At long last, Secret Wars reaches the FINAL ISSUE, and The Walking Dead turns 150!
Secret Wars #9 (of 9) (Marvel Comics)
At long last, the finale of Jonathan Hickman and Esad Ribic’s Secret Wars has arrived. The long delayed concluding chapter has the inenviable task of wrapping up a major event and setting up the status quo that Marvel fans have been aware of since October. And for the most part, Secret Wars succeeds. It definitely feels a little rushed, but when compared to other Marvel events (Age of Ultron, I’m looking at you), Secret Wars is one of the better event stories that Marvel has published recently.
Much of this issue comprises of a battle between Reed Richards and Dr. Doom, with the fate of Battleworld and the former Marvel universe at stake. Jonathan Hickman’s script jumps around quite a bit, and thankfully there’s only a few moments of “Hickman speak” that has plagued his runs on Fantastic Four and Avengers.
However, this jumping around comes at a cost to the story, and unfortunately one of the things that suffers is the confrontation with Doom and Reed. What Hickman’s written is fine, but it feels a little rushed, as the two long time enemies resort to fisticuffs in front of Molecule Man. After such a long build up (both in the story and in the reality of waiting for this comic), the way things are “put back together” seemed a little cheap. Despite this, there’s still plenty to like in this issue, especially when viewed as a finale of Hickman’s entire work at Marvel.
It’s not known if Esad Ribic was the cause of Secret Wars’ tardiness, but if he was, it was definitely worth it. As crazy and maddening as it was to see a bunch of tie-ins wrap up and a new jumping on point begin while we waited for this final issue, Ribic has done a phenomenal job, and getting a fill in artist would’ve really hurt the story. Ribic is on fire in this issue, his art melding perfectly with Hickman’s script. It’s so good that you’ll never want Hickman to work with any other artist ever again.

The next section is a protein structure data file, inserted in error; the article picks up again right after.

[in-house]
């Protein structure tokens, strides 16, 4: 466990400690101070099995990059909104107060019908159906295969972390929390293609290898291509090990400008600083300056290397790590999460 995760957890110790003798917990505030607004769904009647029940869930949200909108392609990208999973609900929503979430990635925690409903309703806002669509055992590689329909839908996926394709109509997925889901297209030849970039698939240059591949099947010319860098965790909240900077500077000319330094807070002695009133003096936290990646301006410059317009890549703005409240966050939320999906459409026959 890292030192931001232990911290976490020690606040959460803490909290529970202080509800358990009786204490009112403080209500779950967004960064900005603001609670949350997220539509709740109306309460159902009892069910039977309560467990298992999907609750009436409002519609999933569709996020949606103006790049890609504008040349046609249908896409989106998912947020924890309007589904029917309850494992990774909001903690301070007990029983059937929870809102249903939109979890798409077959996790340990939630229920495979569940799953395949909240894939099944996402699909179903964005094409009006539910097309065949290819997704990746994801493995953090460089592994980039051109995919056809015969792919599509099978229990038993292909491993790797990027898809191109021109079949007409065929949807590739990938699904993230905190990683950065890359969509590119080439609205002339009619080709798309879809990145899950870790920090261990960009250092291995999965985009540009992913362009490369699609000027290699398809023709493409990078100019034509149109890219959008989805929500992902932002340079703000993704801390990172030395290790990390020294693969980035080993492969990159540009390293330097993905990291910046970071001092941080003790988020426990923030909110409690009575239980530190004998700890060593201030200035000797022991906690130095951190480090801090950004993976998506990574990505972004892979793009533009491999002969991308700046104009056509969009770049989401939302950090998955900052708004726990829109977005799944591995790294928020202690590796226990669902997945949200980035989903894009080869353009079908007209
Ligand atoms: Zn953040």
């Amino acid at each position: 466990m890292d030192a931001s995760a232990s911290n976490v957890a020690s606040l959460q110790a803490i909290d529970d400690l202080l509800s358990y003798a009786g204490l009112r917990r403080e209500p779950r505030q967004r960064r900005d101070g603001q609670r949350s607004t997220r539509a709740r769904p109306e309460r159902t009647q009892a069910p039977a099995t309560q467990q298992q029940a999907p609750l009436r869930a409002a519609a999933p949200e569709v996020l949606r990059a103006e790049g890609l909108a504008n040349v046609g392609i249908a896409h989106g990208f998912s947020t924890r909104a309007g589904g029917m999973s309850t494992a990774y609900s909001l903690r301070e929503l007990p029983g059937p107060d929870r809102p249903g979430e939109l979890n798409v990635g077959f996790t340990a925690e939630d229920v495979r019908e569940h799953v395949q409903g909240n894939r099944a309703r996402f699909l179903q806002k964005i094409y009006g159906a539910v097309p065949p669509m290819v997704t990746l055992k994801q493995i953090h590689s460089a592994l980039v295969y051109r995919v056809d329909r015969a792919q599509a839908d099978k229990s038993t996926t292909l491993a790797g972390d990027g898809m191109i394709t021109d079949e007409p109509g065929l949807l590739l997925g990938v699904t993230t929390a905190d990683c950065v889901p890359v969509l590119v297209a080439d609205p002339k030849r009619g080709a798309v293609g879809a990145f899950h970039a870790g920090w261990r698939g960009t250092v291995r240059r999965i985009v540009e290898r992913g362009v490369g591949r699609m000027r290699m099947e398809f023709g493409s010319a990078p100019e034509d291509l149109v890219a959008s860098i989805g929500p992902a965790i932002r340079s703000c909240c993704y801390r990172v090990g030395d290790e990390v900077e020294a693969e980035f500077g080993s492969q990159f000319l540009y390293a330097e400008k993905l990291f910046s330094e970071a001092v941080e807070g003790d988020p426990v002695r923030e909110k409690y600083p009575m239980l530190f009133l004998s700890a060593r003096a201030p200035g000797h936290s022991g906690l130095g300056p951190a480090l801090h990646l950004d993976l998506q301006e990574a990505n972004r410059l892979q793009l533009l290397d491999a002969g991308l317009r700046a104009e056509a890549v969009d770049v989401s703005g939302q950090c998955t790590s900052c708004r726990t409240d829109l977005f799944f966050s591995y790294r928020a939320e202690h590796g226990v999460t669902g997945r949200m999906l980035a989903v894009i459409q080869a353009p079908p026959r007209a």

Secret Wars was drawn out, both in story development and release dates, but in the end, the event was more worthwhile than I was expecting. Of course, any series that features a Jonathan Hickman penned Dr. Doom will get my attention, but it’s incredible how Hickman weaved in story points from his entire tenure at Marvel. As a set up for the “All-New All-Different Marvel Universe”, it’s all right, but as a conclusion to Hickman’s body of work, Secret Wars is great.
The Walking Dead #150 (Image Comics)
The behemoth that is The Walking Dead lumbers to issue 150, and Robert Kirkman and Charlie Adlard use the monumental issue to set up some surprising new status quos in the lives of Rick Grimes and his fellow survivors. After two years of peace, a surprising event convinces Rick Grimes to take action, regaining his trust in the people he’s been leading since Negan was captured.
Robert Kirkman’s script doesn’t have quite the giant revelations that issue 100 had, but the events that transpire in this issue are pretty big for those that have been following Rick’s attempts to keep the peace within his community after the discovery of The Whisperers. The fact that Kirkman pulls off this shift in behavior in Rick is fantastic, and goes to show just how well ol’ Bobby Kirks is at writing believable characters.
Just like any other issue of Walking Dead, Charlie Adlard rules. Adlard is a powerhouse of an artist, and this issue showcases all of his talents. Walking Dead #150 showcases brutal violence, tender moments, incredible action sequences, and pretty much everything else that Adlard has been known for as the artist of The Walking Dead.
While this issue doesn’t have a massive shocking moment like previous major Walking Dead issues, it’s still a pretty important moment, and has me excited to see what’s next for Rick Grimes (something that I haven’t felt in awhile to be honest). In fact, I commend Robert Kirkman for not feeling that he had to have a massive event happen in this book just because it was a major landmark issue. In the end, the characters are the stars of The Walking Dead, not the gimmicks, and that’s why Kirkman and Adlard’s zombie story has been so successful.